or does it come directly from the meter? If there is no shutoff, and
your gas meter is anything like mine, you're going to need to get the
utility company involved anyway. Unless you plan to fix the pipe
"live" (a very stupid idea) once you shut the gas off at the meter,
you'll need to call your utility company to have them turn it back on.
At least, I do. The meter locks itself out and the utility company has
the tools to turn it back on.
Finally, in most cases, you'll need to go to find a union to remove
any section of pipe. All junctions are going to be threaded the same
way, so you can't just unscrew one end have the other end unscrew
also. Another option is to cut the section and insert a union.
In any case, you really should get the utility company out there, if
for no other reason than to get some decent service for all the money
you've given them over the years.
YOU have to find the leak. Or pay someone to do it. Couple of points:
1. It may not BE a leak. While Mercaptan has a distinctive smell, the odor
may be coming from something else entirely. Did one of the previous owners
of the house disappear under mysterious circumstances?
2. Use some cardboard or similar to block off as much air-flow as possible
thereby increasing the concnetration of gas under the house. Does the
intensity of the oder increase?
3. When you do find the leak, remember natural gas pressure is measured in
OUNCES/sq in (about four ounces). It doesn't take much to stop such
pressure: Heck, a Band-Aid would do it.
I have a spot in my detached garage that reeks of some 'mercaptan'y
smell. It has for 25 years. There is no natural gas within 1/2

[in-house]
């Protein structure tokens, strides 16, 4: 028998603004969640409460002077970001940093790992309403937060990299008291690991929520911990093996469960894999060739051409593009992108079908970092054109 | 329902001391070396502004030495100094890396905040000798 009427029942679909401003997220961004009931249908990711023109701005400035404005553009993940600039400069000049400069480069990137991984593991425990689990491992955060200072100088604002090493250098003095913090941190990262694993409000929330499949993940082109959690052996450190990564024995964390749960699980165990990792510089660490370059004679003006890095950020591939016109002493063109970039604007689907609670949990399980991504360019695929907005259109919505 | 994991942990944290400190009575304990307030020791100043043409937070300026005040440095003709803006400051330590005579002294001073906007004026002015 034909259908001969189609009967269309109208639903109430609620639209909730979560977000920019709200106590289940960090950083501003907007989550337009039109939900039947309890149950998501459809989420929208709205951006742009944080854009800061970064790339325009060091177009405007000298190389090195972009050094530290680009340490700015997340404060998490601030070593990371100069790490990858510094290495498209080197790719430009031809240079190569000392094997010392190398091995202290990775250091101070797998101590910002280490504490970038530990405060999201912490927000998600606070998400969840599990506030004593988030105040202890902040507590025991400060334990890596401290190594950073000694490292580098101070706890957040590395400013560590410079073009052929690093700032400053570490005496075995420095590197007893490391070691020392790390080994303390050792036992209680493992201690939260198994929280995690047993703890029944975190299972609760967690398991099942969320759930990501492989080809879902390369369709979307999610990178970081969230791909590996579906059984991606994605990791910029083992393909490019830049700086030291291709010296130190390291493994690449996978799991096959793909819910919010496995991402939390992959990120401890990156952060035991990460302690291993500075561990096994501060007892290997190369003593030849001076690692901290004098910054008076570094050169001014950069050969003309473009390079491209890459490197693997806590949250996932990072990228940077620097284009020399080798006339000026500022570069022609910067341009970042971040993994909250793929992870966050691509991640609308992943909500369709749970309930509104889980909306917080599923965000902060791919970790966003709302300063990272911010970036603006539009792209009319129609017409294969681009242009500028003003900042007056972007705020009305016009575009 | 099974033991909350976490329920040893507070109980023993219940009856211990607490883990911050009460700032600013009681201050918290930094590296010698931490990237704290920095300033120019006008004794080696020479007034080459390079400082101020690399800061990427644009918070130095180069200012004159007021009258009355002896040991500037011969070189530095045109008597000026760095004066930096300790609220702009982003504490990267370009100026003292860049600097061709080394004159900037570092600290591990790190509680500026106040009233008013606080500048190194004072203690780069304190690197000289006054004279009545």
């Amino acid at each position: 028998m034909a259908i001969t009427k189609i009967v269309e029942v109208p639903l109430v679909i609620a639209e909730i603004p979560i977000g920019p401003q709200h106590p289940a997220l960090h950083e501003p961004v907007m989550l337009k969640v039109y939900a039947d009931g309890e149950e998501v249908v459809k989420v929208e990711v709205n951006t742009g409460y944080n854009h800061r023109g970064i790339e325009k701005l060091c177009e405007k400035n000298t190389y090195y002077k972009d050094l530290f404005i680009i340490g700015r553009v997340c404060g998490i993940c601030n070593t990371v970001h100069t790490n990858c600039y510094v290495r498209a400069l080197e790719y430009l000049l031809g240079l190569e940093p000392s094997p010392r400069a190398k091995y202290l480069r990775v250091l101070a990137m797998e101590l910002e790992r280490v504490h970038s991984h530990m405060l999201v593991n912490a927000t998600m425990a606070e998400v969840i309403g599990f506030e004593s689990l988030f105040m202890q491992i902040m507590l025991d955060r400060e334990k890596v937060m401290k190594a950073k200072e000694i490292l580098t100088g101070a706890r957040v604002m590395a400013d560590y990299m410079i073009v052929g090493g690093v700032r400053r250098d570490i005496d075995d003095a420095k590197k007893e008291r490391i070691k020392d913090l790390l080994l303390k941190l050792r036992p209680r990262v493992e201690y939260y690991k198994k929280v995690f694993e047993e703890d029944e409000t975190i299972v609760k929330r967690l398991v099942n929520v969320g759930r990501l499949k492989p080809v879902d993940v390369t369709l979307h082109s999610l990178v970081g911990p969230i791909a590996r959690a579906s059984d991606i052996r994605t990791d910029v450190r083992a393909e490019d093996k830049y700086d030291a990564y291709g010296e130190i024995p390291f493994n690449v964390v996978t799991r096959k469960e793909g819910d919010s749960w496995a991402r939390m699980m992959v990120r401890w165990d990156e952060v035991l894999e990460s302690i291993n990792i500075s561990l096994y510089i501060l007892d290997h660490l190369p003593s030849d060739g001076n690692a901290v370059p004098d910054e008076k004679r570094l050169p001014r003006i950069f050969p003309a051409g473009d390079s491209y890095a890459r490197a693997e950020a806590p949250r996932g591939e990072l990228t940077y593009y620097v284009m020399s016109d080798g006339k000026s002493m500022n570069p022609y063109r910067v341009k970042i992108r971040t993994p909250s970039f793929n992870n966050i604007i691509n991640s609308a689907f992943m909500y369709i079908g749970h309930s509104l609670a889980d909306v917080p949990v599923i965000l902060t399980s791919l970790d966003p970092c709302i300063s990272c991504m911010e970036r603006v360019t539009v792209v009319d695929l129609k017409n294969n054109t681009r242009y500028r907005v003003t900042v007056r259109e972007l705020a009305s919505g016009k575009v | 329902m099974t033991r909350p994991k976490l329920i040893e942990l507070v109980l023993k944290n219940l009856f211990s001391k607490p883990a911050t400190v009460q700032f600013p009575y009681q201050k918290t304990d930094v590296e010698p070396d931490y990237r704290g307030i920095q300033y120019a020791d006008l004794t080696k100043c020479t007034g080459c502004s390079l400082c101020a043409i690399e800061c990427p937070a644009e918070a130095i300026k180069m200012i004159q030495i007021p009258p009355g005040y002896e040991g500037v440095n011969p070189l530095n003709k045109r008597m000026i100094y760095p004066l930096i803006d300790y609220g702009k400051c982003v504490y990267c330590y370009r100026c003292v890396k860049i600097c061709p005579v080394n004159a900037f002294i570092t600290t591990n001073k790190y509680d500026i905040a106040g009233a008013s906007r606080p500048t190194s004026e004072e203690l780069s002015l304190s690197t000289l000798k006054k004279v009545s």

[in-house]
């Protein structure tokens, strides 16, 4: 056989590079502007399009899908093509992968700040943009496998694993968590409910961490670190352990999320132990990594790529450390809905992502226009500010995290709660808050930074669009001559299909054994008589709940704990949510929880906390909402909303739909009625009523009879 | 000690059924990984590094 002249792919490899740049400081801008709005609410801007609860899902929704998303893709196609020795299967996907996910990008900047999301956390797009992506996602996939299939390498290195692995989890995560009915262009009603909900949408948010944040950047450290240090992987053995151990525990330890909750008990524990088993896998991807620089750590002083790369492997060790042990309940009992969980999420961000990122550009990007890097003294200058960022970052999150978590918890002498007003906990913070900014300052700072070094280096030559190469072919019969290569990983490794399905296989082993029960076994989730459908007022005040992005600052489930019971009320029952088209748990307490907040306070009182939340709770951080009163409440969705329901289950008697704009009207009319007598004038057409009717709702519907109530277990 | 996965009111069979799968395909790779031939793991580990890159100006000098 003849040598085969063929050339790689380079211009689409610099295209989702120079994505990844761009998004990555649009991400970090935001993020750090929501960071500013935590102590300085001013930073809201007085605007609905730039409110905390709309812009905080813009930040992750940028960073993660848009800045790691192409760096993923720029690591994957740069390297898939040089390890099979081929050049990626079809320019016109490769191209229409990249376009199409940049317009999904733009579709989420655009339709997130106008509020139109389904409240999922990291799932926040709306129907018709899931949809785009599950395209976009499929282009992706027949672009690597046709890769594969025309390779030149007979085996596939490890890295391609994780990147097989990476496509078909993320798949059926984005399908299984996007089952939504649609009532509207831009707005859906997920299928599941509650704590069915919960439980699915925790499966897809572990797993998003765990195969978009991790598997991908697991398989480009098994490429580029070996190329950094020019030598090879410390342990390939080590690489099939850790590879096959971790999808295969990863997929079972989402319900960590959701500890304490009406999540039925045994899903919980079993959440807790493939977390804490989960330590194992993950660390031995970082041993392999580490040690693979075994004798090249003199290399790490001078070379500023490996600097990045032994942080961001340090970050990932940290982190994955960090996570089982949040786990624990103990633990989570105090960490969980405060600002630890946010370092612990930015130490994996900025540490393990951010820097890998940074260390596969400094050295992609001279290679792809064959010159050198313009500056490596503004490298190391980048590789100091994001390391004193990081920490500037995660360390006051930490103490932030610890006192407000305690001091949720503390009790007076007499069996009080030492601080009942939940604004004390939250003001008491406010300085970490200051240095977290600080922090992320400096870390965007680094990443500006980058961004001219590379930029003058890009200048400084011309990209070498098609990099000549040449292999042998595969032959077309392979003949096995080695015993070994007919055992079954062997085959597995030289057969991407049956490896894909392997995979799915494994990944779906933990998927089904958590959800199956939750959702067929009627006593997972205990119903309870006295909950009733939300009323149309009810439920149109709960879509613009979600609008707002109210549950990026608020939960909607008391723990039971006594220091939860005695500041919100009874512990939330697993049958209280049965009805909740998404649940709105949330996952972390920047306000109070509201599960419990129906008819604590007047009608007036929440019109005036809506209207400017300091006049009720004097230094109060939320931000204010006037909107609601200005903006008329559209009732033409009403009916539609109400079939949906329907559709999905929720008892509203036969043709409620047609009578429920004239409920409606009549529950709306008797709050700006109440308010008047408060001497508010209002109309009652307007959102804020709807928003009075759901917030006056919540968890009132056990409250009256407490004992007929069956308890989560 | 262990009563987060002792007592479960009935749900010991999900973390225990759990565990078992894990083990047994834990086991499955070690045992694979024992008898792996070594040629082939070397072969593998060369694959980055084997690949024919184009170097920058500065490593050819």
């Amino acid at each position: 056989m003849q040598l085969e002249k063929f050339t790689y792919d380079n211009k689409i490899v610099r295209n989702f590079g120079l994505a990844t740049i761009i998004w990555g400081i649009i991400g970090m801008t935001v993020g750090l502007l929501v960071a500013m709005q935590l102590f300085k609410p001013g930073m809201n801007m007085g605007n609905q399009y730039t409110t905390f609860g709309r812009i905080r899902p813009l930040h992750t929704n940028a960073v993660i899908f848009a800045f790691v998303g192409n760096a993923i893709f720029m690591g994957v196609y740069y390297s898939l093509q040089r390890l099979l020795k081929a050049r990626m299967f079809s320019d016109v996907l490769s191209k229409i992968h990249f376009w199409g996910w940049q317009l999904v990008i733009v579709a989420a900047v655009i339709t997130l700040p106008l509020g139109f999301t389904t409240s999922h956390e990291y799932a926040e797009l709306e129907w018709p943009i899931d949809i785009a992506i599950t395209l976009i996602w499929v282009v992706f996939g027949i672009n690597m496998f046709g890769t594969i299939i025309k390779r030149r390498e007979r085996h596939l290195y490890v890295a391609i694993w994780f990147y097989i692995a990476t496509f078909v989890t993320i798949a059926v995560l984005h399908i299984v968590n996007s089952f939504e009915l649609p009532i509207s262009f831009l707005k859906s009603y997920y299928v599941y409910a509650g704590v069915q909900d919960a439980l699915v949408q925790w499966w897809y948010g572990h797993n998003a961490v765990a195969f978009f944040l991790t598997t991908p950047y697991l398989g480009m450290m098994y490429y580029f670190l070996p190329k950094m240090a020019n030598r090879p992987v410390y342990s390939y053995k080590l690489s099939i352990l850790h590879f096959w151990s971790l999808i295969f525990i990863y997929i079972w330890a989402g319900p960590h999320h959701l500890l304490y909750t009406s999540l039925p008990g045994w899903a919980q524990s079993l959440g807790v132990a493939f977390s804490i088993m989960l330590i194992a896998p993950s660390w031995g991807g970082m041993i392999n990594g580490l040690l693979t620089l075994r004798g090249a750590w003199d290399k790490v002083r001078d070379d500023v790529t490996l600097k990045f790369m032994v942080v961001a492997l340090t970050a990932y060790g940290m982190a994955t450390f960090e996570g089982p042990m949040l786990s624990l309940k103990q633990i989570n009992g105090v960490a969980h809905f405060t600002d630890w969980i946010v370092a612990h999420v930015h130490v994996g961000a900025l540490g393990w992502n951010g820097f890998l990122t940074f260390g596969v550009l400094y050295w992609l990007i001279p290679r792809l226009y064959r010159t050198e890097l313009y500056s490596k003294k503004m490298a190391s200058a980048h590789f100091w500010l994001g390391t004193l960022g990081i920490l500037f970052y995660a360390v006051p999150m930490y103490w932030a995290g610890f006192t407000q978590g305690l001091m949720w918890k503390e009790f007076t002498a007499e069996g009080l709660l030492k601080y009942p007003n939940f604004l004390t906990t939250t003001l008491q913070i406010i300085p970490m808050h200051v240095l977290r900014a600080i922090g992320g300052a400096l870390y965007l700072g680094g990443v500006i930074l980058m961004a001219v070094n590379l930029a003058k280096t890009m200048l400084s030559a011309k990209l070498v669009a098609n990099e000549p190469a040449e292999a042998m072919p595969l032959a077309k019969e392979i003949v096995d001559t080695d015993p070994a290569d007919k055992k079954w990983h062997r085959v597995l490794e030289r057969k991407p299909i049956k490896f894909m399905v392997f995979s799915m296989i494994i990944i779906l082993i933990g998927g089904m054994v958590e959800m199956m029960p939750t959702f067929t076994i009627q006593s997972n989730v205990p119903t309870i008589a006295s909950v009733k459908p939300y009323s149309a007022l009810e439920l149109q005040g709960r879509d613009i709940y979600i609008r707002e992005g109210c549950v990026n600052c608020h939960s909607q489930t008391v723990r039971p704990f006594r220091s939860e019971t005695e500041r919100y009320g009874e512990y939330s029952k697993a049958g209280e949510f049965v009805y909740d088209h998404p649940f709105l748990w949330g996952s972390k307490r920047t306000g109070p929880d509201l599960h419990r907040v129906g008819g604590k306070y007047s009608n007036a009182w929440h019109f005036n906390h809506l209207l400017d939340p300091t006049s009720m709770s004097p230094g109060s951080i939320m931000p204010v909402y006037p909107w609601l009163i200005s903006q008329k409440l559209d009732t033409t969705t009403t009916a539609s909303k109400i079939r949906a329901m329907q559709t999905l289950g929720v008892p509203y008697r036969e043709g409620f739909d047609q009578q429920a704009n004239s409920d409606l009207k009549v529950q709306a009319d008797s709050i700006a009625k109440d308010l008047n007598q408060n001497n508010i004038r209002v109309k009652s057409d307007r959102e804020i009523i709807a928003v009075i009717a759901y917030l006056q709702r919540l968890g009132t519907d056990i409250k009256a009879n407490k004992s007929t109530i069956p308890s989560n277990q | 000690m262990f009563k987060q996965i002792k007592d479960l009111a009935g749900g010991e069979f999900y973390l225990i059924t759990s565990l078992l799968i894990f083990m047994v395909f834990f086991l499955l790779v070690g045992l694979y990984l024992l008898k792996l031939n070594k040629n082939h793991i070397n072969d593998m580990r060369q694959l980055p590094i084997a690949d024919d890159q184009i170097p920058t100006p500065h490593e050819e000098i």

mile. My propane tank is 100feet away on the opposite side of my
house- which is 50 feet from the other side of the garage.
I've torn everything out to the inside of the T-1-11 siding- smell is
gone for a day, or a week, or a month-- then I smell it again. I'm
guessing the previous owner spilled something there-- or it is right
in the concrete.
Hmmm--- I did find a prosthetic leg in the attic. . . maybe the old
leg is beckoning from below the garage?
Call the local fire marshall and ask him for a residential inspection.
He can use this as a training exercise for new recruits.
He should really know how the local utilities operate and function.
_Fire Marshall Bill in National Fire Safety Week Jim Carrey_
Use soapy water to find it. fixing a loose connection mid-stream
requires a pipe union - the difficult part is removing the original
pipe without causing a spark. A cut-off wheel is NOT the answer - a
hacksaw can cause a spark, but if you flow water over the cut it is
extremely unlikely. Spin out both ends, buy 2 peices half the length
and a pipe inion, or rethread the cut ends if you have the equipment
available. Use teflon pipe dope on the joints - NOT TEFLON TAPE..
The proper union is usually referred to as a "ground joint union"
which has accurately machined or ground taper that does not require
pipe dope or gaskets.
They are legal if accessible, although code calls for them only at the
meter and at consuming devices.